Artwork Verso Detail

Detail of verso of Robert Rauschenberg's Catastrophe (Arcadian Retreat) showing backing board

Part of Rauschenberg Research Project Home

  • Detail of verso of Robert Rauschenbergs <em>Catastrophe (Arcadian Retreat)</em> showing backing board

    Robert Rauschenberg, Catastrophe (Arcadian Retreat), 1996 (detail of verso)

  • Detail of Robert Rauschenberg's Catastrophe (Arcadian Retreat) showing the artist's signature

    Robert Rauschenberg, Catastrophe (Arcadian Retreat), 1996 (detail)

  • Detail of Robert Rauschenberg's Catastrophe (Arcadian Retreat) showing frame and metal support

    Robert Rauschenberg, Catastrophe (Arcadian Retreat), 1996 (detail)

  • Detail of Robert Rauschenberg's Catastrophe (Arcadian Retreat) showing troweled plaster edge

    Robert Rauschenberg, Catastrophe (Arcadian Retreat), 1996 (detail)

  • Detail of verso of Robert Rauschenberg's Catastrophe (Arcadian Retreat) showing backing board

    Robert Rauschenberg, Catastrophe (Arcadian Retreat), 1996 (detail of verso)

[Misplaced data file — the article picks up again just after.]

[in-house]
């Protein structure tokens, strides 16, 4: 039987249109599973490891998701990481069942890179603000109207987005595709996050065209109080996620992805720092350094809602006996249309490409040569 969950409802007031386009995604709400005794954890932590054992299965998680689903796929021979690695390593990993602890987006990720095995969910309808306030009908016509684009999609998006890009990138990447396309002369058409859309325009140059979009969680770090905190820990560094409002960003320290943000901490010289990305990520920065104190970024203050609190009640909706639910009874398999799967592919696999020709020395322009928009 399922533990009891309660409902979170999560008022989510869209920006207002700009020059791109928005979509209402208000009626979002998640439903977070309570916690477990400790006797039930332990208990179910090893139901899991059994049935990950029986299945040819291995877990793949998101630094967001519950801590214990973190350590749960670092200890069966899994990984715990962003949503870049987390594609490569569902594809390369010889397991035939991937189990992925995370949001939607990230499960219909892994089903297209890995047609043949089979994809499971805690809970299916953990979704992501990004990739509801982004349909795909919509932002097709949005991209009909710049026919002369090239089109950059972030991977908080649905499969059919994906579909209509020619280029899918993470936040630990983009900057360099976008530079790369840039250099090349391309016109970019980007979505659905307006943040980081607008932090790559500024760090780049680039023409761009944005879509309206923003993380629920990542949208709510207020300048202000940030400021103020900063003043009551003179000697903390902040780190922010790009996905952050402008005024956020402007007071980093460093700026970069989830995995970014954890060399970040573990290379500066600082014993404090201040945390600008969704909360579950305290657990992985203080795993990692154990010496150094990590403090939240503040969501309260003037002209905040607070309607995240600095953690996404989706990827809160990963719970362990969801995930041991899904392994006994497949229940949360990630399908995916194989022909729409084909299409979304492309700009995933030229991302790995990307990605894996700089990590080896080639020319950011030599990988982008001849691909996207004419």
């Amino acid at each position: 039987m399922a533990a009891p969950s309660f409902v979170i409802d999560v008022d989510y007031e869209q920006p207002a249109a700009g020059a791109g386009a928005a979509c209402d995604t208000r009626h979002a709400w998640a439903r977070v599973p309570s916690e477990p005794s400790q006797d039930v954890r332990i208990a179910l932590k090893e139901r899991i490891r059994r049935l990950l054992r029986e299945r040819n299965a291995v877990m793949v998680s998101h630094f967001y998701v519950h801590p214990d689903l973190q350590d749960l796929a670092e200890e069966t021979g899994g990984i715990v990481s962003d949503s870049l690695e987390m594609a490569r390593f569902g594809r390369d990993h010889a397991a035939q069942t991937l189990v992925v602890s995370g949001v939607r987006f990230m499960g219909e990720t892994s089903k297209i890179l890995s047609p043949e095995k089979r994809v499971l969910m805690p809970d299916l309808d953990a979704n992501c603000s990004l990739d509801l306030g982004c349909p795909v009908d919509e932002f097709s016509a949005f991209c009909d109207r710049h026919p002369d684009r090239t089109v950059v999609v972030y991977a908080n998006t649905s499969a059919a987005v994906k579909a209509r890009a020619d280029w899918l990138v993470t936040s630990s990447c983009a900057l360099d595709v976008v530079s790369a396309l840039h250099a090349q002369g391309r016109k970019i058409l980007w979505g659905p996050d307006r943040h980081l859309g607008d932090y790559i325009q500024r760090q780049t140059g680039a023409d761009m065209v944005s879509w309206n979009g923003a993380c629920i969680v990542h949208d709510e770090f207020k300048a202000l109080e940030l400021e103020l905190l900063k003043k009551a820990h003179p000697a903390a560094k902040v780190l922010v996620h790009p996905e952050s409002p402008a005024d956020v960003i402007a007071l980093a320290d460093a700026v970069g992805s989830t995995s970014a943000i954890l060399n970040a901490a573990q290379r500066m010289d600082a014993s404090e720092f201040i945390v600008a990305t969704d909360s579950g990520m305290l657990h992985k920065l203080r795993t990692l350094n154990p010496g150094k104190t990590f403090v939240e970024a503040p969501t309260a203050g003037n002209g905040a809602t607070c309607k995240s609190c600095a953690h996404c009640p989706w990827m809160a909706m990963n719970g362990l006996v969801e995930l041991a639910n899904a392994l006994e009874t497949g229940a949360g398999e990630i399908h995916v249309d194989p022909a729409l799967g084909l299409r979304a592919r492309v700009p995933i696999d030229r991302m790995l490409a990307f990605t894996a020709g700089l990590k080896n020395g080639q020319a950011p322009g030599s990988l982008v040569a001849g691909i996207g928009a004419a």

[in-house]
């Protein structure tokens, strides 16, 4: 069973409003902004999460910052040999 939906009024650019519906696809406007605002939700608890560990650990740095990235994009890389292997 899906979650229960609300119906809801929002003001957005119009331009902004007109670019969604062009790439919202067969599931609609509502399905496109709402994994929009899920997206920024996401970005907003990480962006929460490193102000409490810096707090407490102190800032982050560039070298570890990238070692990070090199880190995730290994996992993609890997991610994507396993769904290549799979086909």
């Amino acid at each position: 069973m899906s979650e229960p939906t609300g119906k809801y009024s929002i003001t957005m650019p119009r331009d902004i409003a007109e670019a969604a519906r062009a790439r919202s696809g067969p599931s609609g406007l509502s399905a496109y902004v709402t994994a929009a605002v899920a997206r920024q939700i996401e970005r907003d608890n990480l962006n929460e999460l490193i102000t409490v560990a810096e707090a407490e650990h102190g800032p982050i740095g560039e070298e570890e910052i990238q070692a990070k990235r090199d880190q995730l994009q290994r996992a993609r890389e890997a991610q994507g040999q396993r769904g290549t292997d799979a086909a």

• Donald Saff and Robert Rauschenberg in the studio with Party Line (Arcadian Retreat)

    Donald Saff and Robert Rauschenberg with Party Line (Arcadian Retreat) (1996) in the artist's studio on Captiva Island, Florida, 1996. Courtesy Saff Tech Arts, Oxford, MD. Photo: George Holzer

  • Catastrophe (Arcadian Retreat)

    Robert Rauschenberg, Catastrophe (Arcadian Retreat), inkjet transfer and wax on fresco panels, 111 in. x 75 in. (281.94 cm x 190.5 cm); Gift of Vicki and Kent Logan; © Robert Rauschenberg Foundation / Licensed by VAGA, New York, NY


As one of the largest frescos in the Arcadian Retreat series, Catastrophe is extremely heavy. When the work is installed at SFMOMA, six art handlers and a forklift or hydraulic lift are needed to move it from its crate to the wall. To protect and stabilize the plaster, each panel is mounted on an aluminum backing board. These supports are reinforced by additional metal cross-braces. In this view, the piece is secured to a metal cart for inspection. When the work is viewed from the front, its complex metal structure is nearly invisible; the three panels appear to float within their wooden frame.